- Greenback sinks as services data spark economy concerns
S&P 500 erases loss of 1.6% as crude surges past $32 a barrel
The Bloomberg Dollar Spot Index tumbled 1.7 percent after data showed services industries expanded at the slowest pace in nearly two years. The Dow Jones Industrial Average jumped more than 150 points as Exxon Mobil Corp. rallied. Crude surged more than 8 percent after its biggest two-day plunge in seven years, and commodities gains led Brazil’s Ibovespa to the biggest equities gain in the world.
While data showing U.S. companies hired more than 200,000 workers in January provided a fresh sign that the labor market continued to power past slowing growth, the services miss sparked concern that the largest part of the American economy isn’t immune to weakness elsewhere. The data tipped the fixed-income market’s balance toward zero rate hikes by the Federal Reserve this year, adding to speculation that central banks from Asia to Europe will act to damp the turmoil that’s roiled markets this year.
The S&P 500 rose 0.4 percent at 3:04 p.m. in New York, while gains in Exxon Mobil Corp. and Chevron Corp. pushed the Dow higher. The broader index is looking for its first gain in February following a 5.1 percent drop last month that delivered the weakest start to a year since 2009.
“This is an emotional, sentiment-driven market and it’s likely to remain tied to oil,” Michael James, managing director of equity trading at Wedbush Securities Inc. in Los Angeles, said by phone.
The Stoxx Europe 600 Index fell 1.5 percent as declines in banks dragged stocks lower for a third day. A gauge of lenders posted the worst performance, extending its lowest level since 2012. The Ibovespa led gains among the world’s stock markets Wednesday as a rebound in commodity prices spurred a rally in Vale SA and helped lift Brazil’s real.
The Bloomberg Dollar Spot Index’s decline was the most since March 2009, as the greenback fell 1.8 percent to $1.1118 per euro. Currency traders are catching up to the bond market, where 10-year yields sank to the lowest in a year Wednesday, while futures are sending the strongest signal yet that traders expect the Fed to stand pat this year.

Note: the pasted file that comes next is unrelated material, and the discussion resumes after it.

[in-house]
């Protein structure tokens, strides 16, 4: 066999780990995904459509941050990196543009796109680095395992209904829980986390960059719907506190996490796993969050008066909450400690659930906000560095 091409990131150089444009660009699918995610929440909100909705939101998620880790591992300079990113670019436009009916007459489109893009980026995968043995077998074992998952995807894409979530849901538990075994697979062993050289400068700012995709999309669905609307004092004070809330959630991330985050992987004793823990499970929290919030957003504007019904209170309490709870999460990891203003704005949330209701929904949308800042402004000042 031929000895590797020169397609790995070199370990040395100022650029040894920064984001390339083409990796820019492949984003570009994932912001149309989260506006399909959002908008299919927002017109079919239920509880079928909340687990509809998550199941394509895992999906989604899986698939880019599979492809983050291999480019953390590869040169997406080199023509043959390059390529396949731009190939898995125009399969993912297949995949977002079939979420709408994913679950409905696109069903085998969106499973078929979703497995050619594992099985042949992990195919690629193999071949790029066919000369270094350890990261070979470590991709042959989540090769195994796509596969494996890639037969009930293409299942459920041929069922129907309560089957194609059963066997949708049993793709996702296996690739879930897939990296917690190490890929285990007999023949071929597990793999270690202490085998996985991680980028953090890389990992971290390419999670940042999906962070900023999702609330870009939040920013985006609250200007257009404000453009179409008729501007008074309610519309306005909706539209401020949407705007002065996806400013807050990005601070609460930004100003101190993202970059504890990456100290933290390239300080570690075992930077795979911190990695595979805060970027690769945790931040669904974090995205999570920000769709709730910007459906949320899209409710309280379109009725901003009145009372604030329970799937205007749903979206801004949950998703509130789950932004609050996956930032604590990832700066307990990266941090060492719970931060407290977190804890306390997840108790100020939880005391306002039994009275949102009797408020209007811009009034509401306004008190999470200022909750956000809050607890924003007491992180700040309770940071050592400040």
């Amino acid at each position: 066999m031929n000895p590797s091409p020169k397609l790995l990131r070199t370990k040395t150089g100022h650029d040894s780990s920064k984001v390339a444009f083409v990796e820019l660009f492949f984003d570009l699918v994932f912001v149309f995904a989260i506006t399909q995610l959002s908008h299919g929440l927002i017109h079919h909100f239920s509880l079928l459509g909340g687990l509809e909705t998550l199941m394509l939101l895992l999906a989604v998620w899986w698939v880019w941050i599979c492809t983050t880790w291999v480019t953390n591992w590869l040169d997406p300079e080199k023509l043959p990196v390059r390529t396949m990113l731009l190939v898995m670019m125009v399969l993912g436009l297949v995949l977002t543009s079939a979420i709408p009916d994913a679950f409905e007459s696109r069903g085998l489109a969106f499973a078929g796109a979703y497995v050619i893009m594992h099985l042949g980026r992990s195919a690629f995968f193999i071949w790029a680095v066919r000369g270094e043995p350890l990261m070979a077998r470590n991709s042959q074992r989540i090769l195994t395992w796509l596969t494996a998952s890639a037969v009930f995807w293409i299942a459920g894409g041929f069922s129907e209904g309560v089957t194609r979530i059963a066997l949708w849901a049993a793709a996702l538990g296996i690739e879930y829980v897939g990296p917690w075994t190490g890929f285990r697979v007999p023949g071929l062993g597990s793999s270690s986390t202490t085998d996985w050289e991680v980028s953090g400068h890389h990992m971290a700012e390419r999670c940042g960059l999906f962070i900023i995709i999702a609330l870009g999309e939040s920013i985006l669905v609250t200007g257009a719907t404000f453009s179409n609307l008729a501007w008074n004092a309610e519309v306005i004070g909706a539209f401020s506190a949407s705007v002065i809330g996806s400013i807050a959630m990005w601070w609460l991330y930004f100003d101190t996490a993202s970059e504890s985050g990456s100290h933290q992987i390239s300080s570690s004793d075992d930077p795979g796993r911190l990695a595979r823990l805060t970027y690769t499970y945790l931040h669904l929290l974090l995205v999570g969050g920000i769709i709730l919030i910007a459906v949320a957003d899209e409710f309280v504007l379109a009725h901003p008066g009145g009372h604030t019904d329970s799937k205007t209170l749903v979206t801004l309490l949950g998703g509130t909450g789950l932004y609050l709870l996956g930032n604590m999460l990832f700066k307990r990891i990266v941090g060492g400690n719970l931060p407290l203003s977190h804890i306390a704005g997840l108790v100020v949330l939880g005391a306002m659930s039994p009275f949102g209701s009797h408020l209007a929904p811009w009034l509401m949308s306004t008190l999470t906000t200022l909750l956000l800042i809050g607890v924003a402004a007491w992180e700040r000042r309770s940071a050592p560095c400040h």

“The currencies market has been at odds with the rates market, and now the rates market is winning,” Peter Gorra, head of foreign-exchange trading in New York at BNP Paribas SA. “There’s a disconnect where the Fed says it’s four hikes while the market says it’s like 0.7 hike this year — someone is wrong.”
TThe dollar’s pullback this week has reversed all the yen’s decline against the greenback on Friday when Bank of Japan introduced negative interest rates to revive inflation, which is stuck near zero.
The MSCI Emerging Markets Index fell for a second day, dropping 0.6 percent. Asia led declines, with equity benchmarks in India, Malaysia and the Philippines losing at least 1.2 percent each.
A Bloomberg gauge of 20 developing-nation currencies rose for the first time in three days. Brazil’s real advanced 0.8 percent and Turkey’s lira added 0.4 percent.
The offshore yuan fell 0.2 percent to 6.6395 after reaching to 6.6512, the weakest since Jan. 11. The onshore currency was little changed at 6.5775.
China’s central bank plans to loosen rules on when foreign investors can bring money in and out of the country, according to people with direct knowledge of the matter.
The changes would apply to funds under the Qualified Foreign Institutional Investor plan, said the people, who asked not to be identified as the plans have yet to be announced.
U.S. Treasury 10-year note yields climbed two basis points to 1.86 percent, after falling to 1.83 percent, the least since April 6. The U.S. Treasury said it will reduce issuance of longer-term debt this quarter and scale back sales of inflation-protected securities, while boosting offerings of bills as demand increases for short-term debt.
Demand for the relative safety of Germany’s government bonds pushed two-year note yields to a record low even as a third consecutive auction failed to attract enough bids for the nation to reach its sale goal. Yields on 10-year Japanese bonds dropped to as low as 0.043 percent, the lowest ever for a 10-year sovereign note in a Group of Seven country.
The bond market’s balance tipped toward zero rate hikes this year. Futures show traders expect the Fed’s effective rate to reach 0.495 percent by year-end. That level is closer to the current effective overnight rate of 0.38 percent than it is to 0.625 percent, where it may stand if the central bank raises its target range by a quarter-point again, following liftoff from near zero in December.
The Bloomberg Commodity Index rallied 1.7 percent for the first advance in three sessions. West Texas Intermediate crude futures climbed more than 6 percent to $31.79 a barrel, as the falling dollar countered any concerns in the market over a steep gain in U.S. crude inventories to more than 500 million barrels for the first time since 1930. Oil plunged 11 percent on Monday and Tuesday, the most since March 2009.
Analysts are projecting prices will soar more than $15 by the end of 2016. WTI will reach $46 a barrel during the fourth quarter, while Brent in London will trade at $48 in the same period, the median of 17 estimates compiled by Bloomberg this year show.
Zinc for delivery in three months pushed metals higher, gaining 0.3 percent to $1,678.50 a metric ton on the London Metal Exchange. Lead climbed to the highest in about a month, with copper, aluminum and nickel also higher.
Original Article: Bloomberg